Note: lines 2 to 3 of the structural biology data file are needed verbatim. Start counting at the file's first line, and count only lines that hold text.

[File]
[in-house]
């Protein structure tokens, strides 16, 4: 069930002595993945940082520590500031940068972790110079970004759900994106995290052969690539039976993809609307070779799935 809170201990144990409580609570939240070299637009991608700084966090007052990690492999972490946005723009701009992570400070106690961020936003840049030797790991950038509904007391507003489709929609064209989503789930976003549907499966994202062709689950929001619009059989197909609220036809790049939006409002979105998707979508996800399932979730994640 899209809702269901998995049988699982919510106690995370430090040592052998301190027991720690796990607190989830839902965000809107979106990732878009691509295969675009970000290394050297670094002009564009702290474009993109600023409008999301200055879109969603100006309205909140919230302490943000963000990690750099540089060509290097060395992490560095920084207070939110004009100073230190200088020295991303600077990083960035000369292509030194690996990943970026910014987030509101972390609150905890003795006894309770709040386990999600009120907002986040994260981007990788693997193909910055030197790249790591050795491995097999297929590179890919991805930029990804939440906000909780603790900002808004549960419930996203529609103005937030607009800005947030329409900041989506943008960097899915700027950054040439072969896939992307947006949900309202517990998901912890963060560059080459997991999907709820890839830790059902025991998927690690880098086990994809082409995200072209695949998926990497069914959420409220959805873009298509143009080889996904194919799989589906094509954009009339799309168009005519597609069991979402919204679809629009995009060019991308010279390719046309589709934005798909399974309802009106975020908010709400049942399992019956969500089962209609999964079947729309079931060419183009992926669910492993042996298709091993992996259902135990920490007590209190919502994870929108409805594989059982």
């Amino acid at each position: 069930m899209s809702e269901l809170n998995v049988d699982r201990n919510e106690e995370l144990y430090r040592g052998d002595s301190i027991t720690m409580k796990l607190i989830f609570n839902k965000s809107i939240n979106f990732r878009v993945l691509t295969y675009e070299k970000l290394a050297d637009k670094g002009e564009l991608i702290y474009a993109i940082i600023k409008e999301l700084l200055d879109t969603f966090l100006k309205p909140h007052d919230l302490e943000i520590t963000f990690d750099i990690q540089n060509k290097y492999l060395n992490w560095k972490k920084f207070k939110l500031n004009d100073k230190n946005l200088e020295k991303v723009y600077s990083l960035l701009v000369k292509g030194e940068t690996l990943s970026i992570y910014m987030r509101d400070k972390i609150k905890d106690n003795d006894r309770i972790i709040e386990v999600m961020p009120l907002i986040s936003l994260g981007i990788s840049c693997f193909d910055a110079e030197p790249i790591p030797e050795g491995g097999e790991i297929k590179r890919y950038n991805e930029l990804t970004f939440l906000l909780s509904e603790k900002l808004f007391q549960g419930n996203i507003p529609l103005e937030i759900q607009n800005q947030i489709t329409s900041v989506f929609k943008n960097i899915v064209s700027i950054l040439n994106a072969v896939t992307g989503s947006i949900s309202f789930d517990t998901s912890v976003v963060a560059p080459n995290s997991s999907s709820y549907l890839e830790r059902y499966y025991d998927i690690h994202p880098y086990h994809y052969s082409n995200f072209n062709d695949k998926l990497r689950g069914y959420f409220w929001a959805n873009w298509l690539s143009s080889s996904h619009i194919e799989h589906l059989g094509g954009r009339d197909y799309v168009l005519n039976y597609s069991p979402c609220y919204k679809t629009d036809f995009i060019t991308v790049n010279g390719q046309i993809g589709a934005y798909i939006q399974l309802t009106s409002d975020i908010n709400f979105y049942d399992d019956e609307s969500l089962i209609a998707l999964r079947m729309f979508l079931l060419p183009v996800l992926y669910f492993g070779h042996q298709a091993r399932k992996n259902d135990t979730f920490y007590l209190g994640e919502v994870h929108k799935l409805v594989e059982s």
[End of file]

């Protein structure tokens, strides 16, 4: 069930002595993945940082520590500031940068972790110079970004759900994106995290052969690539039976993809609307070779799935 809170201990144990409580609570939240070299637009991608700084966090007052990690492999972490946005723009701009992570400070106690961020936003840049030797790991950038509904007391507003489709929609064209989503789930976003549907499966994202062709689950929001619009059989197909609220036809790049939006409002979105998707979508996800399932979730994640 899209809702269901998995049988699982919510106690995370430090040592052998301190027991720690796990607190989830839902965000809107979106990732878009691509295969675009970000290394050297670094002009564009702290474009993109600023409008999301200055879109969603100006309205909140919230302490943000963000990690750099540089060509290097060395992490560095920084207070939110004009100073230190200088020295991303600077990083960035000369292509030194690996990943970026910014987030509101972390609150905890003795006894309770709040386990999600009120907002986040994260981007990788693997193909910055030197790249790591050795491995097999297929590179890919991805930029990804939440906000909780603790900002808004549960419930996203529609103005937030607009800005947030329409900041989506943008960097899915700027950054040439072969896939992307947006949900309202517990998901912890963060560059080459997991999907709820890839830790059902025991998927690690880098086990994809082409995200072209695949998926990497069914959420409220959805873009298509143009080889996904194919799989589906094509954009009339799309168009005519597609069991979402919204679809629009995009060019991308010279390719046309589709934005798909399974309802009106975020908010709400049942399992019956969500089962209609999964079947729309079931060419183009992926669910492993042996298709091993992996259902135990920490007590209190919502994870929108409805594989059982």
């Amino acid at each position: 069930m899209s809702e269901l809170n998995v049988d699982r201990n919510e106690e995370l144990y430090r040592g052998d002595s301190i027991t720690m409580k796990l607190i989830f609570n839902k965000s809107i939240n979106f990732r878009v993945l691509t295969y675009e070299k970000l290394a050297d637009k670094g002009e564009l991608i702290y474009a993109i940082i600023k409008e999301l700084l200055d879109t969603f966090l100006k309205p909140h007052d919230l302490e943000i520590t963000f990690d750099i990690q540089n060509k290097y492999l060395n992490w560095k972490k920084f207070k939110l500031n004009d100073k230190n946005l200088e020295k991303v723009y600077s990083l960035l701009v000369k292509g030194e940068t690996l990943s970026i992570y910014m987030r509101d400070k972390i609150k905890d106690n003795d006894r309770i972790i709040e386990v999600m961020p009120l907002i986040s936003l994260g981007i990788s840049c693997f193909d910055a110079e030197p790249i790591p030797e050795g491995g097999e790991i297929k590179r890919y950038n991805e930029l990804t970004f939440l906000l909780s509904e603790k900002l808004f007391q549960g419930n996203i507003p529609l103005e937030i759900q607009n800005q947030i489709t329409s900041v989506f929609k943008n960097i899915v064209s700027i950054l040439n994106a072969v896939t992307g989503s947006i949900s309202f789930d517990t998901s912890v976003v963060a560059p080459n995290s997991s999907s709820y549907l890839e830790r059902y499966y025991d998927i690690h994202p880098y086990h994809y052969s082409n995200f072209n062709d695949k998926l990497r689950g069914y959420f409220w929001a959805n873009w298509l690539s143009s080889s996904h619009i194919e799989h589906l059989g094509g954009r009339d197909y799309v168009l005519n039976y597609s069991p979402c609220y919204k679809t629009d036809f995009i060019t991308v790049n010279g390719q046309i993809g589709a934005y798909i939006q399974l309802t009106s409002d975020i908010n709400f979105y049942d399992d019956e609307s969500l089962i209609a998707l999964r079947m729309f979508l079931l060419p183009v996800l992926y669910f492993g070779h042996q298709a091993r399932k992996n259902d135990t979730f920490y007590l209190g994640e919502v994870h929108k799935l409805v594989e059982s």